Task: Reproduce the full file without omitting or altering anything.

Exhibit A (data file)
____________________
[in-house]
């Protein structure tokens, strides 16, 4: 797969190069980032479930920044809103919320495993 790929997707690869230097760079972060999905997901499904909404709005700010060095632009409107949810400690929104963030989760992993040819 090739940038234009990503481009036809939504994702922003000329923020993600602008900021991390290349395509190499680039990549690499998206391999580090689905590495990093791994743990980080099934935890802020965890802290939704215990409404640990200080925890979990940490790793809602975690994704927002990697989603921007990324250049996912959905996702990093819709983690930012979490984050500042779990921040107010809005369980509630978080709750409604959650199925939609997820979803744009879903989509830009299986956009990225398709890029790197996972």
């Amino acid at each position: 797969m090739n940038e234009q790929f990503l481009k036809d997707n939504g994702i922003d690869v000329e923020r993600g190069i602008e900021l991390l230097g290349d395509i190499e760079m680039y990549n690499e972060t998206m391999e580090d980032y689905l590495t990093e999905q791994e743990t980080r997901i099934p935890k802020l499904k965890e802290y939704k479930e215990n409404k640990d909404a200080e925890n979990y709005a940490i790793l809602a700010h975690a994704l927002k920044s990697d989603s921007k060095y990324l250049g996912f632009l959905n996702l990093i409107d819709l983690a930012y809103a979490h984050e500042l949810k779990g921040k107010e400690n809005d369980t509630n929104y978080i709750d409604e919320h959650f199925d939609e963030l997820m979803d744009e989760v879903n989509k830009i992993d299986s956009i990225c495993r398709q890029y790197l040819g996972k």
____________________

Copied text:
[in-house]
């Protein structure tokens, strides 16, 4: 797969190069980032479930920044809103919320495993 790929997707690869230097760079972060999905997901499904909404709005700010060095632009409107949810400690929104963030989760992993040819 090739940038234009990503481009036809939504994702922003000329923020993600602008900021991390290349395509190499680039990549690499998206391999580090689905590495990093791994743990980080099934935890802020965890802290939704215990409404640990200080925890979990940490790793809602975690994704927002990697989603921007990324250049996912959905996702990093819709983690930012979490984050500042779990921040107010809005369980509630978080709750409604959650199925939609997820979803744009879903989509830009299986956009990225398709890029790197996972």
């Amino acid at each position: 797969m090739n940038e234009q790929f990503l481009k036809d997707n939504g994702i922003d690869v000329e923020r993600g190069i602008e900021l991390l230097g290349d395509i190499e760079m680039y990549n690499e972060t998206m391999e580090d980032y689905l590495t990093e999905q791994e743990t980080r997901i099934p935890k802020l499904k965890e802290y939704k479930e215990n409404k640990d909404a200080e925890n979990y709005a940490i790793l809602a700010h975690a994704l927002k920044s990697d989603s921007k060095y990324l250049g996912f632009l959905n996702l990093i409107d819709l983690a930012y809103a979490h984050e500042l949810k779990g921040k107010e400690n809005d369980t509630n929104y978080i709750d409604e919320h959650f199925d939609e963030l997820m979803d744009e989760v879903n989509k830009i992993d299986s956009i990225c495993r398709q890029y790197l040819g996972k």